Stamford, New Haven Among ‘Innovation Places’ Grant Winners
CTNext selected Stamford as one of four Connecticut regions to receive funding under the Innovation Places competition to spur entrepreneurship, with Danbury and Norwalk having been among the finalists.
Also winning grants were groups in New Haven, Hartford and New London.
CTNext has authorized $30 million in total funding under the Innovation Places program, with the winners to receive up to $6.9 million in the 2018 fiscal year with the possibility for follow-on grants. Groups will use the money to attract startups and supporting companies, with grant winners expected to augment the funding with additional money from private and public sources.
Stamford’s winning entry was pulled together by a consortium that included the city, the Stamford Partnership, the Business Council of Fairfield County, the Downtown Special Services District, Ferguson Library and several corporations and developers. The city recently evicted the Stamford Innovation Center from its Old Town Hall downtown home over nonpayment of rent, but has drawn multiple new co-working spaces in the past few years to serve as entrepreneurial hubs.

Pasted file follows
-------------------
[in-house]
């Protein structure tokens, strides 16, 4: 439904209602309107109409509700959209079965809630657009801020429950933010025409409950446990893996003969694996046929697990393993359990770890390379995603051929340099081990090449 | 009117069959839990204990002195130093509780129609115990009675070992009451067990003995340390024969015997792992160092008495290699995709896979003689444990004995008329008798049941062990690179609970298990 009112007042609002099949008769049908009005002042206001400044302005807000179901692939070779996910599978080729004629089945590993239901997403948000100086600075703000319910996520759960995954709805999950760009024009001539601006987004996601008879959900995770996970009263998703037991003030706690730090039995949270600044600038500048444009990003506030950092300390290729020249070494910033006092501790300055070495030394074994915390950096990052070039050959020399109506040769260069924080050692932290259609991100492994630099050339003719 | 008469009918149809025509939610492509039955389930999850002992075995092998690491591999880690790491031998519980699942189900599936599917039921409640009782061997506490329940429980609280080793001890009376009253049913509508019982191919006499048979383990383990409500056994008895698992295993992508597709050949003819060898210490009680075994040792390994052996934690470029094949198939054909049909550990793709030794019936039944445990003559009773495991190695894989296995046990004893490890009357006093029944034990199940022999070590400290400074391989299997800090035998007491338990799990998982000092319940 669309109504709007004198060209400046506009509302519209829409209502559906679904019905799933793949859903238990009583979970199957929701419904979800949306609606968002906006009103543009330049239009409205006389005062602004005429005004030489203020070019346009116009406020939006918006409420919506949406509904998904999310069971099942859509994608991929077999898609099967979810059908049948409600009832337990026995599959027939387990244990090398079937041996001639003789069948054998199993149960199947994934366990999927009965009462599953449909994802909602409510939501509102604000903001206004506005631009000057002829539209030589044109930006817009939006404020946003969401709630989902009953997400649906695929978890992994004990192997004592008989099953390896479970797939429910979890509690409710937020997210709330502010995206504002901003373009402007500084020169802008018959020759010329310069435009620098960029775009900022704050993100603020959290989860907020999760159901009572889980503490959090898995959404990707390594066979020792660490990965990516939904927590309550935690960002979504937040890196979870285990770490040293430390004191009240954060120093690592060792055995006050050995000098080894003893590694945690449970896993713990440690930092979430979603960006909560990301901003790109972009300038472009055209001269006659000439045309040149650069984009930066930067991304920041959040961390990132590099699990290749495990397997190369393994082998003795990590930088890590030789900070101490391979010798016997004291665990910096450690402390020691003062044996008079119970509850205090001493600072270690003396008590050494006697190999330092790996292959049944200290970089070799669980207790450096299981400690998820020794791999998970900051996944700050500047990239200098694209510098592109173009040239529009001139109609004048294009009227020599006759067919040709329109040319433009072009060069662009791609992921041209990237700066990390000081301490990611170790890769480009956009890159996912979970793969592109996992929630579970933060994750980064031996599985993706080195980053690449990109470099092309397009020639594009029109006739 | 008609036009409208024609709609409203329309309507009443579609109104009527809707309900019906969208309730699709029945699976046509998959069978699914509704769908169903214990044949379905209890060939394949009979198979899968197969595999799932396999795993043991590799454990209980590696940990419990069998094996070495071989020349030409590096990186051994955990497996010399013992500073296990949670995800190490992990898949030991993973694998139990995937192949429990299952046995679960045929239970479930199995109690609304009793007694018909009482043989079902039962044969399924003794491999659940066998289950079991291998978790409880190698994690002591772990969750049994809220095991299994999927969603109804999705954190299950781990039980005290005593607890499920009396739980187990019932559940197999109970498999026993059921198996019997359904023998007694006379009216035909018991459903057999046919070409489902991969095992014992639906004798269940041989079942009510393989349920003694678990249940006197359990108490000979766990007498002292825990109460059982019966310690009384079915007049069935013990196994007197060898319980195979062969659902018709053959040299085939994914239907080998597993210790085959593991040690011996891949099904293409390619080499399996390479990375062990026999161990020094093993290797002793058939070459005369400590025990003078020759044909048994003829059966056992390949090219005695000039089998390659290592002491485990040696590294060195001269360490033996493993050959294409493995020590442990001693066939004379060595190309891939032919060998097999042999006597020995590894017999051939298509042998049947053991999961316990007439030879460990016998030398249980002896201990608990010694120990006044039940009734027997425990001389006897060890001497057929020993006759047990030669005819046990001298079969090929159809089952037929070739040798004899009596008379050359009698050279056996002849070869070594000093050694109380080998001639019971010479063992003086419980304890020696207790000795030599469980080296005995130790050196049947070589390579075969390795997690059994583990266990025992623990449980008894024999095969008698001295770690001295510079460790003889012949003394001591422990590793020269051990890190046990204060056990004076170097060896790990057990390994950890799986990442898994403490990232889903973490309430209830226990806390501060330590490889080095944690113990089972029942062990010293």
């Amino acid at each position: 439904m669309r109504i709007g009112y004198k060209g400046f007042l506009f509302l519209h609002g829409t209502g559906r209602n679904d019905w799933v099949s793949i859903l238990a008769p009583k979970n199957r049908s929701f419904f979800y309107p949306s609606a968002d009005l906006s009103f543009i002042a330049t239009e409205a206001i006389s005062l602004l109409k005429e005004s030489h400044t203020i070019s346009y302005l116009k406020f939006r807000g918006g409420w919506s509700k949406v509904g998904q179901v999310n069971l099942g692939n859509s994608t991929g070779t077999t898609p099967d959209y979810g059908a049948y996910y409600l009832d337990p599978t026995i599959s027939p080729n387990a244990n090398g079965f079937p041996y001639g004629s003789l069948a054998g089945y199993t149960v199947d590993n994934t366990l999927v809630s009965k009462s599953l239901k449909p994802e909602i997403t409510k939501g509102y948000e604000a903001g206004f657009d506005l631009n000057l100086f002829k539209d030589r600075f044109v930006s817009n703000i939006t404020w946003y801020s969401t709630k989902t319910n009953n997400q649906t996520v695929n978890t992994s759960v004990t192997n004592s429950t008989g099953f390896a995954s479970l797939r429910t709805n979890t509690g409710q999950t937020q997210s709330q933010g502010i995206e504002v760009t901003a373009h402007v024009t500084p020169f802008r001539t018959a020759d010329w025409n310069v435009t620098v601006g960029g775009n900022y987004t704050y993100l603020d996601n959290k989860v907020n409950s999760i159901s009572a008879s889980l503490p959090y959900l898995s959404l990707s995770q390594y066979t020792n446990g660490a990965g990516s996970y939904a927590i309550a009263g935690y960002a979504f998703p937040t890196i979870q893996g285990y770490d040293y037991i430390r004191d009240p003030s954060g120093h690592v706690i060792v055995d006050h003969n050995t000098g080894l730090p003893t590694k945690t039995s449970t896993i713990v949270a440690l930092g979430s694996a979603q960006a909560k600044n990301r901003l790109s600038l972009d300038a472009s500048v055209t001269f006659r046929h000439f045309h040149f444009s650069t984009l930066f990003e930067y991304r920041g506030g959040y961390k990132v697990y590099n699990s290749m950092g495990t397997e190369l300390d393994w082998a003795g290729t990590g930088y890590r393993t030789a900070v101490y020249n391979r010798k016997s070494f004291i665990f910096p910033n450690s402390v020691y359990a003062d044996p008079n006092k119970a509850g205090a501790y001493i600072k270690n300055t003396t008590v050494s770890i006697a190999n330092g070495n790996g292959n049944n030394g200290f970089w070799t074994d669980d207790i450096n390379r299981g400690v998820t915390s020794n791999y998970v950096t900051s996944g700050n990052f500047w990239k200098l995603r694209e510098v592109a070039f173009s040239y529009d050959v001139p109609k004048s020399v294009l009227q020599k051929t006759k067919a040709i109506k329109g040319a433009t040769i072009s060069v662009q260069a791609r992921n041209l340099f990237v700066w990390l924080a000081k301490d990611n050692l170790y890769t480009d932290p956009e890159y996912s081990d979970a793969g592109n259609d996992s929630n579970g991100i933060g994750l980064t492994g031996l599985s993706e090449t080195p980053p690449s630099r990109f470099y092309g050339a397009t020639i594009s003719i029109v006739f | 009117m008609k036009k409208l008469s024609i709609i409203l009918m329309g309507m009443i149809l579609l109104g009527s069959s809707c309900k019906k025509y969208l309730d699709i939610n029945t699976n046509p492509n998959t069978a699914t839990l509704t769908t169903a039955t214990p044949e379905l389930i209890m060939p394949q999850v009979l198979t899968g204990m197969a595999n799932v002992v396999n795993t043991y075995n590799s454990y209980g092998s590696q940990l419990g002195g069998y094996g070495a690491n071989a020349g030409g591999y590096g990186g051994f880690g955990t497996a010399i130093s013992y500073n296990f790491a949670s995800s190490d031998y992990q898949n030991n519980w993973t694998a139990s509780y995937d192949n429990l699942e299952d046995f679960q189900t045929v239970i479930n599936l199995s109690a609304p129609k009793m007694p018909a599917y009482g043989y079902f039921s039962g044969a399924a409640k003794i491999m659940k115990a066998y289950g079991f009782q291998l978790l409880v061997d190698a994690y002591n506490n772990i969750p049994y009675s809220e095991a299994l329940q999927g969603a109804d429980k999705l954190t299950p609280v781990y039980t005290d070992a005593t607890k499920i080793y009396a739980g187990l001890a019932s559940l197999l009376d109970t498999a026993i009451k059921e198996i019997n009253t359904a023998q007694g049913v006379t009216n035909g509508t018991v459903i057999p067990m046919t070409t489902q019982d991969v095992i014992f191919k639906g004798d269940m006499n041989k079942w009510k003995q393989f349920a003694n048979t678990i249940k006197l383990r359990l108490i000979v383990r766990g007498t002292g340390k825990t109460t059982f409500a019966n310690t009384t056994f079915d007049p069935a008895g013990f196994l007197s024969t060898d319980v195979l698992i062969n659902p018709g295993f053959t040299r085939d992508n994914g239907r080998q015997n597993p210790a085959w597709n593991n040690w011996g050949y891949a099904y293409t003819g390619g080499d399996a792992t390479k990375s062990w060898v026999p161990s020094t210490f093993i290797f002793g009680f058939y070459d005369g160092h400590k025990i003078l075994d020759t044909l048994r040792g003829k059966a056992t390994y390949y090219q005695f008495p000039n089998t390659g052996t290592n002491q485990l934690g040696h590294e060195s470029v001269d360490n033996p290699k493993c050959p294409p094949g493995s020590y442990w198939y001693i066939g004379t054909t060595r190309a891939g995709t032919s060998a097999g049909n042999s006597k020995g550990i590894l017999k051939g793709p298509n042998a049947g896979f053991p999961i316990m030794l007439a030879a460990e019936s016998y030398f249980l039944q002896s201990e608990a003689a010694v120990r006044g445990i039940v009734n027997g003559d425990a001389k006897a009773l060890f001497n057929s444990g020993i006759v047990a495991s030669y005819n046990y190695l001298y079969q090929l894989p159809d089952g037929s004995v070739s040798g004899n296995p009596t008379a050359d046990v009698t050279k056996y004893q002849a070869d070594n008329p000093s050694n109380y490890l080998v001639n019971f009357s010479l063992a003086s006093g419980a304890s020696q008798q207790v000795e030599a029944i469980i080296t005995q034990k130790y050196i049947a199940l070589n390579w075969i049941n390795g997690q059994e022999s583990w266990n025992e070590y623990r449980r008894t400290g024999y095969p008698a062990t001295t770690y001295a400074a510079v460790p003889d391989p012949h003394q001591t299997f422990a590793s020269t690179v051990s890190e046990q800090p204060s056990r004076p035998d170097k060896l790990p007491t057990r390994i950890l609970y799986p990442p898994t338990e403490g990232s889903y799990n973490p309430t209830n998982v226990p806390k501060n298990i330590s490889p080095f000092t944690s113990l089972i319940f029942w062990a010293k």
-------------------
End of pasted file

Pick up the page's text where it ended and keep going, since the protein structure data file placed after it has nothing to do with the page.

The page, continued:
Innovative start-up back to top
CTNext’s executive director is slated to speak in Stamford at an entrepreneurial investment conference sponsored by CVG at the Workpoint co-working facility at Shippan Landing. Startups scheduled to showcase their business plans at the event include Amrita Health Foods, Elidah, Game Fee Now, GuestForce, Interventional Systems, MicronView, NOMI Beauty and Operation Able Inclusion.
It is a show of force that Danbury and Norwalk were unable to convince CTNext they could match, with the Stamford coalition including two major Norwalk companies in broadband giant Frontier Communications and Datto, among the fastest-growth companies in the United States offering data backup and security services to smaller businesses. The Stamford Innovation Center’s founding team Barry Schwimmer and Peter Propp contributed to Norwalk’s efforts, with an eye on creating a nonprofit startup accelerator in Norwalk.
CTNext is holding out the possibility of also-ran applicants winning funding in future rounds, according to Elizabeth Stocker, director of economic development for the city of Norwalk.
“They have offered to debrief us and to provide us with some feedback on things that made the other four communities stand out above what our projects didn’t include,” Stocker told Hearst Connecticut Media. “We, of course, are disappointed in the decision. However, I did speak with at least one team member from Stamford, so we’ll be talking more perhaps about how Norwalk can collaborate with Stamford just to help expand the reach for entrepreneurs.”